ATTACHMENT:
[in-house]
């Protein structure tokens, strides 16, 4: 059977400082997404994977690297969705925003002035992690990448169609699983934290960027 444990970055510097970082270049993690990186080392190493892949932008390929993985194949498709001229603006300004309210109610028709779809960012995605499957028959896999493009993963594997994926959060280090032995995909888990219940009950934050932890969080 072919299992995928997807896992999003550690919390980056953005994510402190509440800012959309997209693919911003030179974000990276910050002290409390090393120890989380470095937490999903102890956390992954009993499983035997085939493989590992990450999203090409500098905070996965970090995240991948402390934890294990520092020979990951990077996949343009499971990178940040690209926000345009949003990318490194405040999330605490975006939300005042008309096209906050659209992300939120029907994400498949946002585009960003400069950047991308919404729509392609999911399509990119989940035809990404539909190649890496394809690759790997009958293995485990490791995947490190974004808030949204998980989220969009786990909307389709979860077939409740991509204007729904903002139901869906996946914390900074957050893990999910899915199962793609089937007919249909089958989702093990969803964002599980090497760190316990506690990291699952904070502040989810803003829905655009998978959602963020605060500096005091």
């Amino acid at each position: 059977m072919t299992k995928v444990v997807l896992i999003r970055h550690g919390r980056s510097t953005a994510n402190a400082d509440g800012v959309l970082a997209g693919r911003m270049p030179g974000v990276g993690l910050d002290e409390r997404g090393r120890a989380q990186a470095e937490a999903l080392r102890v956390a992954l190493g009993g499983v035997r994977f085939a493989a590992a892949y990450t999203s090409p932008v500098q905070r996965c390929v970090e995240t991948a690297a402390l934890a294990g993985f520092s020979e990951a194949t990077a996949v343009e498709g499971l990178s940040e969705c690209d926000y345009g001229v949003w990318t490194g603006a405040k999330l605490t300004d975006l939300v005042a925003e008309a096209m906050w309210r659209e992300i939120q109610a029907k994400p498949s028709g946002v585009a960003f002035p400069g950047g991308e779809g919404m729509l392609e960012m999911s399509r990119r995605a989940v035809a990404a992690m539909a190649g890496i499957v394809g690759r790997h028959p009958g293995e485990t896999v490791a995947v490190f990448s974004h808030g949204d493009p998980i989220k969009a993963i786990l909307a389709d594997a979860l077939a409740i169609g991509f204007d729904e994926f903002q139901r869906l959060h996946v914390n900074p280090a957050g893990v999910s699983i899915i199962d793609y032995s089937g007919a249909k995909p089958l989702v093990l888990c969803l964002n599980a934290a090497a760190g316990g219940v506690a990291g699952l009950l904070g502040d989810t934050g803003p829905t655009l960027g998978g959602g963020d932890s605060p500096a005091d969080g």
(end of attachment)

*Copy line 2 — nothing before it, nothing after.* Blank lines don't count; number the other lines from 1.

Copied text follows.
């Protein structure tokens, strides 16, 4: 059977400082997404994977690297969705925003002035992690990448169609699983934290960027 444990970055510097970082270049993690990186080392190493892949932008390929993985194949498709001229603006300004309210109610028709779809960012995605499957028959896999493009993963594997994926959060280090032995995909888990219940009950934050932890969080 072919299992995928997807896992999003550690919390980056953005994510402190509440800012959309997209693919911003030179974000990276910050002290409390090393120890989380470095937490999903102890956390992954009993499983035997085939493989590992990450999203090409500098905070996965970090995240991948402390934890294990520092020979990951990077996949343009499971990178940040690209926000345009949003990318490194405040999330605490975006939300005042008309096209906050659209992300939120029907994400498949946002585009960003400069950047991308919404729509392609999911399509990119989940035809990404539909190649890496394809690759790997009958293995485990490791995947490190974004808030949204998980989220969009786990909307389709979860077939409740991509204007729904903002139901869906996946914390900074957050893990999910899915199962793609089937007919249909089958989702093990969803964002599980090497760190316990506690990291699952904070502040989810803003829905655009998978959602963020605060500096005091």